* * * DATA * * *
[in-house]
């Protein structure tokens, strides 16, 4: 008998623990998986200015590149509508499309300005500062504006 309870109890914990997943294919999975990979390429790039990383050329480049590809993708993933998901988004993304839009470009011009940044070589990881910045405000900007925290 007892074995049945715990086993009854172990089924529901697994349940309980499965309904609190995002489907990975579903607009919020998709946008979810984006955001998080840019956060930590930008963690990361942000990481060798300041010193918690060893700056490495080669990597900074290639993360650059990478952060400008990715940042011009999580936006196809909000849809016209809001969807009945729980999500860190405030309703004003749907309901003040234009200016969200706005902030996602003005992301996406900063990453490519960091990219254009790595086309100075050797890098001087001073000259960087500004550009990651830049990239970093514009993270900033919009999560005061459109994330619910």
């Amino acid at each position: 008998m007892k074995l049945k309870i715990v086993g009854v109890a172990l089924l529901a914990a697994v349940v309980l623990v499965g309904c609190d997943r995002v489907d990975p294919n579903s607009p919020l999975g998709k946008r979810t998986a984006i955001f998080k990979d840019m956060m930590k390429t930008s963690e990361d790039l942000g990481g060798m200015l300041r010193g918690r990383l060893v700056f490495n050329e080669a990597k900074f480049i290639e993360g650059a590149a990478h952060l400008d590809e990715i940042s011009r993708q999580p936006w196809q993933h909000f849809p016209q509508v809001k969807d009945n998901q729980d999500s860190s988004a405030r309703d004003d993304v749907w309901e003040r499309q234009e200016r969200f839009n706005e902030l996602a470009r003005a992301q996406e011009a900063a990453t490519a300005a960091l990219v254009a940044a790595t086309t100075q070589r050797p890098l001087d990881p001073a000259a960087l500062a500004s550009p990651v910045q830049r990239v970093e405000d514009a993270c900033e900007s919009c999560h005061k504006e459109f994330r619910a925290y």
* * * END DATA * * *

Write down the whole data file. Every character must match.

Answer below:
[in-house]
């Protein structure tokens, strides 16, 4: 008998623990998986200015590149509508499309300005500062504006 309870109890914990997943294919999975990979390429790039990383050329480049590809993708993933998901988004993304839009470009011009940044070589990881910045405000900007925290 007892074995049945715990086993009854172990089924529901697994349940309980499965309904609190995002489907990975579903607009919020998709946008979810984006955001998080840019956060930590930008963690990361942000990481060798300041010193918690060893700056490495080669990597900074290639993360650059990478952060400008990715940042011009999580936006196809909000849809016209809001969807009945729980999500860190405030309703004003749907309901003040234009200016969200706005902030996602003005992301996406900063990453490519960091990219254009790595086309100075050797890098001087001073000259960087500004550009990651830049990239970093514009993270900033919009999560005061459109994330619910």
């Amino acid at each position: 008998m007892k074995l049945k309870i715990v086993g009854v109890a172990l089924l529901a914990a697994v349940v309980l623990v499965g309904c609190d997943r995002v489907d990975p294919n579903s607009p919020l999975g998709k946008r979810t998986a984006i955001f998080k990979d840019m956060m930590k390429t930008s963690e990361d790039l942000g990481g060798m200015l300041r010193g918690r990383l060893v700056f490495n050329e080669a990597k900074f480049i290639e993360g650059a590149a990478h952060l400008d590809e990715i940042s011009r993708q999580p936006w196809q993933h909000f849809p016209q509508v809001k969807d009945n998901q729980d999500s860190s988004a405030r309703d004003d993304v749907w309901e003040r499309q234009e200016r969200f839009n706005e902030l996602a470009r003005a992301q996406e011009a900063a990453t490519a300005a960091l990219v254009a940044a790595t086309t100075q070589r050797p890098l001087d990881p001073a000259a960087l500062a500004s550009p990651v910045q830049r990239v970093e405000d514009a993270c900033e900007s919009c999560h005061k504006e459109f994330r619910a925290y």